(RNS) — Darrin Patrick, a megachurch pastor, author and speaker, has died.
Patrick was a teaching pastor at Seacoast Church, a multi-site megachurch based in Mount Pleasant, South Carolina, and the founding pastor of the Journey Church in St. Louis, where he lived.
He died of what appears to be a "self-inflicted gunshot wound," according to a statement from the church. No official cause of death has been released, according to the church.
Patrick's unexpected death came as a shock to friends and colleagues. Robby Gallaty, pastor of Long Hollow Baptist, in Hendersonville, Tennessee, said that Patrick was scheduled to speak at his church next weekend.
“I just talked to him Tuesday and Wednesday,” said Gallaty. “This is the second close friend I have lost in a year.”
Gallaty first met Patrick in 2015 and had invited him to speak the following year at a men’s ministry event at Long Hollow. Just before the event, he said, Patrick called and said he was leaving the ministry.
At the time, Patrick had been a rising star among Reformed evangelical circles and was serving as vice-president of the Acts 29 church planting network. He was fired from Journey for what church elders called misconduct including “inappropriate meetings, conversations, and phone calls with two women” and an abuse of power.
Despite Patrick's fall from ministry, the two stayed friends. Patrick admitted his faults and got counseling. He went through a restoration process that lasted 26 months, according to a 2019 blog interview posted at Christianity Today. He returned to the ministry as a preacher but not as a senior pastor of a church.
“You generally don’t see guys bounce back,” said Gallaty.
Gallaty said his friend was “passionate about the Lord” and about helping people grow and overcome adversity and that he will be missed. His sudden passing has hit Gallaty hard.
Last fall he lost his friend, Jarrid Wilson, a pastor and mental health advocate, who took his own life. Now another friend is gone.
“These are two friends who have sat at my dining table,” he said. “Now both are gone.”
Gallaty said pastors are great at helping other people but often don’t know what to do when they struggle. They try to keep up appearances, he said, and try to handle their struggles on their own.
“We don’t feel like we can ask for help,” Gallaty said.
Chris Surratt, a Nashville-based ministry consultant and coach, heard about Patrick’s passing through a late-night text from his brother, Greg, the founding pastor at Seacoast.
“My answer was, 'oh, no,'” said Surratt.
The two met not long after Patrick was ousted from his church and became friends. Both were from St. Louis and had planned this month to go to a St. Louis Cardinal’s game together before Major League Baseball put its season on hold. Patrick had once been a chaplain for the team and was a longtime fan.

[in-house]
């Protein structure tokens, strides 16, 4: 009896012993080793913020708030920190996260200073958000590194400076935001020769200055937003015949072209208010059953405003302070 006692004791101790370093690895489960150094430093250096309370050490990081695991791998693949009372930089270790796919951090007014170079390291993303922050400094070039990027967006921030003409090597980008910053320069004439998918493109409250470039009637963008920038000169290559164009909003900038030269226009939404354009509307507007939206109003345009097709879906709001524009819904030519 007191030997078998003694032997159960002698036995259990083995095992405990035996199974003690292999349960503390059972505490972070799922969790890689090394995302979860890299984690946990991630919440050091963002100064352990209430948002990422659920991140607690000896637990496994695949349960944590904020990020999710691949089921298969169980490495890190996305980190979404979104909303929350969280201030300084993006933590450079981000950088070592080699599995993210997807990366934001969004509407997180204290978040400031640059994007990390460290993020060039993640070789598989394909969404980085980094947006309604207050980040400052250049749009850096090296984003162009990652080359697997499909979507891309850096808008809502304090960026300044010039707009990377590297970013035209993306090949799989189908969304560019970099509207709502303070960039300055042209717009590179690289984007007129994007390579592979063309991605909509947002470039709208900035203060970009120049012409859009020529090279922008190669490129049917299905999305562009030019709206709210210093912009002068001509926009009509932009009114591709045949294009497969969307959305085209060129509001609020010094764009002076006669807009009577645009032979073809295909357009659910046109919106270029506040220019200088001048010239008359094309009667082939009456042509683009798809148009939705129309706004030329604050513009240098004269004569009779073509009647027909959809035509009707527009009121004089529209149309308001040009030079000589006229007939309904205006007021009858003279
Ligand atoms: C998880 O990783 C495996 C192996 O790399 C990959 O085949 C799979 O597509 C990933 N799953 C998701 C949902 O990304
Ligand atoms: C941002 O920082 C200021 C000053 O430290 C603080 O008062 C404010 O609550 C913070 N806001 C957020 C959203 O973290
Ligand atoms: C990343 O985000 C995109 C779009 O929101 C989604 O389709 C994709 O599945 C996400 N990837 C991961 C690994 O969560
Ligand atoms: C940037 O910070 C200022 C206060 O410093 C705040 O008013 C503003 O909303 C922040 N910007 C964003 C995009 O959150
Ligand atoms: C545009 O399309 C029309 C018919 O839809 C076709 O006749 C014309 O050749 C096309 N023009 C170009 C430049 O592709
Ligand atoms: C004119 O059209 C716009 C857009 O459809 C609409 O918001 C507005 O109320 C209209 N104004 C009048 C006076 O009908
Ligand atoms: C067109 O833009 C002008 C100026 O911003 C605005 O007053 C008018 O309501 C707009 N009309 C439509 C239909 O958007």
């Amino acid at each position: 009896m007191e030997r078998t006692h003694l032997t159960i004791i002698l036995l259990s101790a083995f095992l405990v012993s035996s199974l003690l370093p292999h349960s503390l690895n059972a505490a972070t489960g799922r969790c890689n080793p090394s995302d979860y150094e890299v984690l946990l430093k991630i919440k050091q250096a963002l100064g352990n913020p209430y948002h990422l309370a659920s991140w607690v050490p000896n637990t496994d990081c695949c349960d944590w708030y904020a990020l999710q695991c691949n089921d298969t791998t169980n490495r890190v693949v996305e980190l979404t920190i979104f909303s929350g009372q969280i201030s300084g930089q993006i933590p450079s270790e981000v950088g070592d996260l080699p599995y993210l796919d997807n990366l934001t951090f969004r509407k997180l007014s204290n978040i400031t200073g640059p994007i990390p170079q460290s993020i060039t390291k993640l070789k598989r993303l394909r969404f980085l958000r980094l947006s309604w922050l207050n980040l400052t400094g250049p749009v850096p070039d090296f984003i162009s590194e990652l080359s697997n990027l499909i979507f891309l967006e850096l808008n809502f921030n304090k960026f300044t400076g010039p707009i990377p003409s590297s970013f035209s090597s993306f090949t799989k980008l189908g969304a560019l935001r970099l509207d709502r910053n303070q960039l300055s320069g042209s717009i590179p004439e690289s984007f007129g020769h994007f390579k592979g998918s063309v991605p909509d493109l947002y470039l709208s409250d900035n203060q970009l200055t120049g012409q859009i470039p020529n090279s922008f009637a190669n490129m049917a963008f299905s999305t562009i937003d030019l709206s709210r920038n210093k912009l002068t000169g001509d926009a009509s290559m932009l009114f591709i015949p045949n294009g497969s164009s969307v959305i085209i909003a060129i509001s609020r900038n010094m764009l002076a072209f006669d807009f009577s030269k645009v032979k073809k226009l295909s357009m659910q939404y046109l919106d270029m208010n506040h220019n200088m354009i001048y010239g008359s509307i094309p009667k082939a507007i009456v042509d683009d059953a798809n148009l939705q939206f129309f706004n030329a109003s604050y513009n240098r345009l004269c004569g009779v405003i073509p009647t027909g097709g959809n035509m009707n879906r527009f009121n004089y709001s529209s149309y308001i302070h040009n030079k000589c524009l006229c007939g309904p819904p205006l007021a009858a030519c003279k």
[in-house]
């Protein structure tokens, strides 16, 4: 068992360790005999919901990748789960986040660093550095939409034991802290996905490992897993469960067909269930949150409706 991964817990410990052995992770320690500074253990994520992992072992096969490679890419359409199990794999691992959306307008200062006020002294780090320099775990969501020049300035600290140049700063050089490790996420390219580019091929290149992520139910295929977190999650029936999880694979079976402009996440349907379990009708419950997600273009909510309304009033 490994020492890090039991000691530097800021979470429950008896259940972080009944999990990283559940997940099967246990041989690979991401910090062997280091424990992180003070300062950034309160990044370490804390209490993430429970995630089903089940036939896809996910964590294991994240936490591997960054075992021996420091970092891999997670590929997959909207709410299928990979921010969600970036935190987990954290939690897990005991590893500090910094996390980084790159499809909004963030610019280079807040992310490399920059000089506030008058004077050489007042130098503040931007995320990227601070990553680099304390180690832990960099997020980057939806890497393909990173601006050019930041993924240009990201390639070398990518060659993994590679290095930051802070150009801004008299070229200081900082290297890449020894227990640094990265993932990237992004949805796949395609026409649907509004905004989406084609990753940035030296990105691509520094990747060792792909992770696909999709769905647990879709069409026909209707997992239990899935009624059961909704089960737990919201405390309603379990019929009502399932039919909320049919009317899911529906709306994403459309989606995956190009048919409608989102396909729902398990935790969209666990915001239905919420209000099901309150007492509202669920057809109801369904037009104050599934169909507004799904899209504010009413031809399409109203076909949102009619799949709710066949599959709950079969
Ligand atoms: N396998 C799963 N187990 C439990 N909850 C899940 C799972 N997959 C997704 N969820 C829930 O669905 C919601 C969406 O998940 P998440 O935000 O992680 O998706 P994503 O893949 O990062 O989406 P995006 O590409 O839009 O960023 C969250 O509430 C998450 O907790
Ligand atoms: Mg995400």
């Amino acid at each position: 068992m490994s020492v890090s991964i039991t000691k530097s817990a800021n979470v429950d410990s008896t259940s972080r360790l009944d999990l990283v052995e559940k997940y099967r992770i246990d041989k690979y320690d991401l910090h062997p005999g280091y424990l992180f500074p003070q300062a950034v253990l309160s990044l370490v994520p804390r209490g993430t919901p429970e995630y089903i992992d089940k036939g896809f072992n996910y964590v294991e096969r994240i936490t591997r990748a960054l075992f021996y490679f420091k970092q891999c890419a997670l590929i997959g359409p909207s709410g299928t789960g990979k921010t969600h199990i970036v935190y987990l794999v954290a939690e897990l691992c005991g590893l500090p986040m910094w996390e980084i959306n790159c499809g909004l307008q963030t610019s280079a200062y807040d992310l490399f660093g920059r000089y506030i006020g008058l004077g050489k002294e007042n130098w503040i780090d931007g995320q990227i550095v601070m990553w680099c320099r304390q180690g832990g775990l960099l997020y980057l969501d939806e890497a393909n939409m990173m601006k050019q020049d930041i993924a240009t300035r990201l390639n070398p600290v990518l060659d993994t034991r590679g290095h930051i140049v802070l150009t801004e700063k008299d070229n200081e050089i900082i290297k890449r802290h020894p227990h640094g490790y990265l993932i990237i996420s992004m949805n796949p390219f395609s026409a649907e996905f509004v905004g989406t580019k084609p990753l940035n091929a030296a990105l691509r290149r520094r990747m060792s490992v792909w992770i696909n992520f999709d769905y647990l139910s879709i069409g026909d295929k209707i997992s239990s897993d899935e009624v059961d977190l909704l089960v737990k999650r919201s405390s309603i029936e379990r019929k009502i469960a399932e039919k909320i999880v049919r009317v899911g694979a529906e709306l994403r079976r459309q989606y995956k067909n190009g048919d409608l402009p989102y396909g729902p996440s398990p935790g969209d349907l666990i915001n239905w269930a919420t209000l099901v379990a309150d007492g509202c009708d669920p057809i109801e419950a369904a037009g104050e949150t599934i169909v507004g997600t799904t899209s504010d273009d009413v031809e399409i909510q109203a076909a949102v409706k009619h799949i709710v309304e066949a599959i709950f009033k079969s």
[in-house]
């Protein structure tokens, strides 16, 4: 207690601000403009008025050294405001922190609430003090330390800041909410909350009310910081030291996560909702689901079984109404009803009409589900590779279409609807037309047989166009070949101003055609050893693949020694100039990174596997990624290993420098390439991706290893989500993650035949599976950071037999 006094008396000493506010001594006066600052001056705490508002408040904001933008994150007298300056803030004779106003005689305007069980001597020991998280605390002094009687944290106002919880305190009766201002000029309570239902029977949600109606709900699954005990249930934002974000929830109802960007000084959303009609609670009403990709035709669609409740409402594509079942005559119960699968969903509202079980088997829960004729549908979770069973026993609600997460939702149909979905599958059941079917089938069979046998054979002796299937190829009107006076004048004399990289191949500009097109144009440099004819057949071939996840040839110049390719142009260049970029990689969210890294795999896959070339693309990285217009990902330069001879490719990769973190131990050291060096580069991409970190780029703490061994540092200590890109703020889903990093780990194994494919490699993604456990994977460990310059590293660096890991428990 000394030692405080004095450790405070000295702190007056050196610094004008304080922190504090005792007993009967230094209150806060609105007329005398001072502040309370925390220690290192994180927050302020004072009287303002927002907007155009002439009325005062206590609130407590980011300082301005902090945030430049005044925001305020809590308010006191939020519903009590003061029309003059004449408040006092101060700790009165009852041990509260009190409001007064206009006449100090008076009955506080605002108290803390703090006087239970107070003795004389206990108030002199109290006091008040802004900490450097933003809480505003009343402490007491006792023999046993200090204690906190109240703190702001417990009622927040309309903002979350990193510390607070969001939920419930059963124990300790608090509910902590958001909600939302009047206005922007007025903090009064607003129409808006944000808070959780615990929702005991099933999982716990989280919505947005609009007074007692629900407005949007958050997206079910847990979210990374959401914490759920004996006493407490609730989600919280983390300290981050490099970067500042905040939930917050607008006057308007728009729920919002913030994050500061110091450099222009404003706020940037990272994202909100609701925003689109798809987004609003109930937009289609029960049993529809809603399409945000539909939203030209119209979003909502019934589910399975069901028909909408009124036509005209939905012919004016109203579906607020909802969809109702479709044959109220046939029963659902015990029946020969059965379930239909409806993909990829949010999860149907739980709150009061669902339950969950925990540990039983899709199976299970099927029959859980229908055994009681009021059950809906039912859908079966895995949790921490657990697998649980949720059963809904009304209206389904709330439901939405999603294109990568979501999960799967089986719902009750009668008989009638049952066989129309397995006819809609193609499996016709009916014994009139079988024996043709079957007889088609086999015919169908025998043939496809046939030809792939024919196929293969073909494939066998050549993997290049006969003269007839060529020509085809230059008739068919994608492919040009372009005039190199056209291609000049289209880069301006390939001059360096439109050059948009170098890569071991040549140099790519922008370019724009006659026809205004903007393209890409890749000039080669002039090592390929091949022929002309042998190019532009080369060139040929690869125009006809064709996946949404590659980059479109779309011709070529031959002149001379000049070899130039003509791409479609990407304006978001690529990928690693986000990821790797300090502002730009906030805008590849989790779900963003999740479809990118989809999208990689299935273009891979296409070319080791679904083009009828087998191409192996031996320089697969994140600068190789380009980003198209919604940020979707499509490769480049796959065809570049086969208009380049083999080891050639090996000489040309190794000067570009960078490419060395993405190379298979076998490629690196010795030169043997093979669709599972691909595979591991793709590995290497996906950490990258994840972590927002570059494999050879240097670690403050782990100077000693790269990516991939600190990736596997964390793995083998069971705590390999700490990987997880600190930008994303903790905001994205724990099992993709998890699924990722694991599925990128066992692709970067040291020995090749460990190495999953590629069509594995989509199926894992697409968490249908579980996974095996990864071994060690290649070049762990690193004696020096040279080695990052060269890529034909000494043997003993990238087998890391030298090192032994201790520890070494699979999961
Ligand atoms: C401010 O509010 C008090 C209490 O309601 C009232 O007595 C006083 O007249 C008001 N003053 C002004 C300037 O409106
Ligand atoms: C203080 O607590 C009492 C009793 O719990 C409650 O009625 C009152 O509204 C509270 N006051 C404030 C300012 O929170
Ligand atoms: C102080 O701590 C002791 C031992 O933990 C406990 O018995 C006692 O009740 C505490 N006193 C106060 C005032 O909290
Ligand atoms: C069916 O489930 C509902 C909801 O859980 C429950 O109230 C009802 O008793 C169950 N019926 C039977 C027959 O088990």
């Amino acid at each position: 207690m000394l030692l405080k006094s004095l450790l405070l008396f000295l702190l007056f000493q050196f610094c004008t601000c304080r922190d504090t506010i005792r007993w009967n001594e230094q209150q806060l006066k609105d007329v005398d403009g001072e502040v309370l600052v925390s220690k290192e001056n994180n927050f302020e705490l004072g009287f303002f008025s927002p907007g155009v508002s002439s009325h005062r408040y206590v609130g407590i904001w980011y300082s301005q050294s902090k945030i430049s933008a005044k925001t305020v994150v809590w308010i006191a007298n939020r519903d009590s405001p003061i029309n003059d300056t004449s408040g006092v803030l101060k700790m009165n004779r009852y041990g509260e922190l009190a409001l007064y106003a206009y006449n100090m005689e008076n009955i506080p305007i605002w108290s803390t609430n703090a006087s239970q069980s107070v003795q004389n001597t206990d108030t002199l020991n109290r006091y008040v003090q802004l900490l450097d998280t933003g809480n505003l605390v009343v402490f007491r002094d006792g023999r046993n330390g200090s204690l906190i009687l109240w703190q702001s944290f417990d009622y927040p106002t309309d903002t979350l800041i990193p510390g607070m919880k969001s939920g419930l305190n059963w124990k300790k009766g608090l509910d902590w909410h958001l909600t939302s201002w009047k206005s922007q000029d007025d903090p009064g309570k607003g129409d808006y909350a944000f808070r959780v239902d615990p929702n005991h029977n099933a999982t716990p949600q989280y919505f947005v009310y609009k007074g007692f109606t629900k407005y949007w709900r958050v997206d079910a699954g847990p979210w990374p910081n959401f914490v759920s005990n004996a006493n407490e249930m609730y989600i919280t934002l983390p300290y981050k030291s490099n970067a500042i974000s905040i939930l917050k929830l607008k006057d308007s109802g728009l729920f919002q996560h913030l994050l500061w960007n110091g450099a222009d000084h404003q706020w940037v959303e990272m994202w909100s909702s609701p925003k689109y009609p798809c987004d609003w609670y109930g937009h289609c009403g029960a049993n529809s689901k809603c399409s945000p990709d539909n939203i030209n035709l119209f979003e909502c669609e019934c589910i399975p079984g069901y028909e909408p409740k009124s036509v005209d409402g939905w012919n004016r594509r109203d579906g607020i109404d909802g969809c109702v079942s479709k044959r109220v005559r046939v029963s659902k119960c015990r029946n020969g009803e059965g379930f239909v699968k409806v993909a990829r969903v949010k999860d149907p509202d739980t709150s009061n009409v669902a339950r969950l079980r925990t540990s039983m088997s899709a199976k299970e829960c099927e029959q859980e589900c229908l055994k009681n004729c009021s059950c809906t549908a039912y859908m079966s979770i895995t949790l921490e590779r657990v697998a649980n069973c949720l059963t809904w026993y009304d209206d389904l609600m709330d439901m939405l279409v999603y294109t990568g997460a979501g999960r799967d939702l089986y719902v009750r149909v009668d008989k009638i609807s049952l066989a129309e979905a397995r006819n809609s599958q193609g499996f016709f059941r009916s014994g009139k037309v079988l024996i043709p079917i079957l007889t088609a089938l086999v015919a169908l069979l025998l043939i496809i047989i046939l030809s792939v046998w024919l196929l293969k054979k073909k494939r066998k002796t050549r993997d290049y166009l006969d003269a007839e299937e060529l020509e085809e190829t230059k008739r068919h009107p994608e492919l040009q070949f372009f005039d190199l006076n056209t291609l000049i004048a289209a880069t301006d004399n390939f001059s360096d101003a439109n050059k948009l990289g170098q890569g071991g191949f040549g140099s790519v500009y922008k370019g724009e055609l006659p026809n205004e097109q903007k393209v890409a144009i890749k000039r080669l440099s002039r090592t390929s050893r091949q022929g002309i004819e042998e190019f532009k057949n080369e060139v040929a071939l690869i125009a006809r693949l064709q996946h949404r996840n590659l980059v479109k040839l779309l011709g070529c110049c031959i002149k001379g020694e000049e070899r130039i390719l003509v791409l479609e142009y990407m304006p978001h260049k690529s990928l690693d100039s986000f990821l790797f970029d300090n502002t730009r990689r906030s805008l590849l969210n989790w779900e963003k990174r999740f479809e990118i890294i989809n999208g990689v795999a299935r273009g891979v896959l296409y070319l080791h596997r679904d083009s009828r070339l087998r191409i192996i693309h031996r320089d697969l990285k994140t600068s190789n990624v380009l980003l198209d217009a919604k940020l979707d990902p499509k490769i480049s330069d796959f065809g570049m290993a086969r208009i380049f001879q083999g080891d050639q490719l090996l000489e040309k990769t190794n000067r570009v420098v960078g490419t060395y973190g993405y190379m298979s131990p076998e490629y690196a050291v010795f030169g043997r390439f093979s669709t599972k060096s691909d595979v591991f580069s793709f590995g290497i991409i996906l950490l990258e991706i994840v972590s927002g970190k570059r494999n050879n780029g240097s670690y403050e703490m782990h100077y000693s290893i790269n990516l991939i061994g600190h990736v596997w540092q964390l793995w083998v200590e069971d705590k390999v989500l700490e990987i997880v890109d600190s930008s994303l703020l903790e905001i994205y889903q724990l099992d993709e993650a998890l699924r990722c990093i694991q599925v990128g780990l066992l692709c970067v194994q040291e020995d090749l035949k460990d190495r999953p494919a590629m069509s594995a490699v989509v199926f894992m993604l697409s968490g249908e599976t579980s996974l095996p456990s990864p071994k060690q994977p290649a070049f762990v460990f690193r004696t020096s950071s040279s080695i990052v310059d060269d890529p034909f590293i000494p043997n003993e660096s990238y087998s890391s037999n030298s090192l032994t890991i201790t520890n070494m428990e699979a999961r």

“He was one of those guys I could reach out to when I need someone to talk to,” he said. “He was just a good guy.”
Bob Oesch, a member of Journey Church, said that Patrick had been a great help to him. Despite his mistakes, Patrick’s influence in St. Louis can still be seen, he said.
“He was good at recognizing leaders and freeing people to lead out of their own strengths,” said Oesch, who 15 years ago, with Patrick’s support, started an innovative program called Theology at the Bottleworks, a monthly discussion group at a local microbrewery. He continues to run it today.
Oesch recalled that Patrick would often ask people who “lived without God in their lives”: “How’s that working for you?”
“And that was a great way of getting people to see the value of putting God in their lives,” Oesch said. “I still call it ‘the Darrin question.’”
Recently, Oesch said he was watching a Journey member’s backyard concert on Instagram — as has become popular during this time of social distancing — when he saw that Patrick had also tuned in. The two exchanged greetings.
“Glad I did,” said Oesch.
Patrick talked about losing his church in a podcast interview that was published this week. He talked about being part of a group of young pastors who became celebrities with book deals, speaking gigs, fame and money but little spiritual maturity.
“It was a recipe for disaster,” he said.
Patrick said his early success led to an obsession with keeping up his image rather than his soul.
“I was spending a lot of energy creating and sustaining my image,” he told podcast host Charles Smith. “It’s so subtle; I am trying to influence people for the gospel — you have to have a social media presence, you have to speak at conferences.”
Patrick said he eventually became isolated from many of his friends when he was pastoring Journey Church.
“I stopped pursuing friendships,” he said. “Another way to say that, I stopped being known. And that was the beginning of the end.”
In the years since his fall, Patrick said he'd spent a great deal of time trying to rebuild friendships. As part of his restoration plan, Patrick also said he apologized to people he had hurt as a pastor.
“Another very impactful part of the plan was the privilege to sit in front of dozens of people, honestly regarding how I had hurt them, and being able to apologize specifically for my sin,” he said in a 2019 interview. “Though incredibly painful, I'm very grateful that I had the opportunity to do that.”
In the days after getting the call about Patrick’s passing, Surratt said he has been through a range of emotions – grief and anger, sadness and guilt.
“I have cried more in the last 24 hours than I have in the last 24 years,” he said.
“His last text to me was, ‘let’s do something together,'” said Stetzer.
Stetzer interviewed Patrick and his wife, Amie, and his spiritual mentor, Greg Surratt, about Patrick’s fall and restoration for his blog in 2019. He said Patrick wanted to tell his story so people could learn from his mistakes.
“No failure is ever a success story. But it can be a redemption story. That’s what Darrin wanted people to know.”